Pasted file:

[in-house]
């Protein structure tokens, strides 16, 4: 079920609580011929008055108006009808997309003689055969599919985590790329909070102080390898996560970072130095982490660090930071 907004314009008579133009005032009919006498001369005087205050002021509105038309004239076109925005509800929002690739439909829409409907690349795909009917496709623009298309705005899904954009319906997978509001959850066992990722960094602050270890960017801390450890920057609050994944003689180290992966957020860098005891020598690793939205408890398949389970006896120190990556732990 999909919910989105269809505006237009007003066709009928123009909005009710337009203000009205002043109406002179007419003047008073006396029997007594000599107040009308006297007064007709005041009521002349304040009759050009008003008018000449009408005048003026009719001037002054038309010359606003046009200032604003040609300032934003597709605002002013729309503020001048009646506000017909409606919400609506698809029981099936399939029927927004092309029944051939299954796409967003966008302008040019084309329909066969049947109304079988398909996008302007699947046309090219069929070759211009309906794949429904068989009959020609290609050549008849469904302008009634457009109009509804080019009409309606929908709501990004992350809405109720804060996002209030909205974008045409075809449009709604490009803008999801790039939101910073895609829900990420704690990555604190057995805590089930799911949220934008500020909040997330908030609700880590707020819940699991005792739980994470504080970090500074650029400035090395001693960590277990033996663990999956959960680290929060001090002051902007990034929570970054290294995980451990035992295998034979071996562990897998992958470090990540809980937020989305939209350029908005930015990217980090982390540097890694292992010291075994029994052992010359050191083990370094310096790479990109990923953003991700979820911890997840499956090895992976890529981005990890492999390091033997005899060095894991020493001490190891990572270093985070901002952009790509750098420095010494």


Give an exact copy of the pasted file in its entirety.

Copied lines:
[in-house]
């Protein structure tokens, strides 16, 4: 079920609580011929008055108006009808997309003689055969599919985590790329909070102080390898996560970072130095982490660090930071 907004314009008579133009005032009919006498001369005087205050002021509105038309004239076109925005509800929002690739439909829409409907690349795909009917496709623009298309705005899904954009319906997978509001959850066992990722960094602050270890960017801390450890920057609050994944003689180290992966957020860098005891020598690793939205408890398949389970006896120190990556732990 999909919910989105269809505006237009007003066709009928123009909005009710337009203000009205002043109406002179007419003047008073006396029997007594000599107040009308006297007064007709005041009521002349304040009759050009008003008018000449009408005048003026009719001037002054038309010359606003046009200032604003040609300032934003597709605002002013729309503020001048009646506000017909409606919400609506698809029981099936399939029927927004092309029944051939299954796409967003966008302008040019084309329909066969049947109304079988398909996008302007699947046309090219069929070759211009309906794949429904068989009959020609290609050549008849469904302008009634457009109009509804080019009409309606929908709501990004992350809405109720804060996002209030909205974008045409075809449009709604490009803008999801790039939101910073895609829900990420704690990555604190057995805590089930799911949220934008500020909040997330908030609700880590707020819940699991005792739980994470504080970090500074650029400035090395001693960590277990033996663990999956959960680290929060001090002051902007990034929570970054290294995980451990035992295998034979071996562990897998992958470090990540809980937020989305939209350029908005930015990217980090982390540097890694292992010291075994029994052992010359050191083990370094310096790479990109990923953003991700979820911890997840499956090895992976890529981005990890492999390091033997005899060095894991020493001490190891990572270093985070901002952009790509750098420095010494």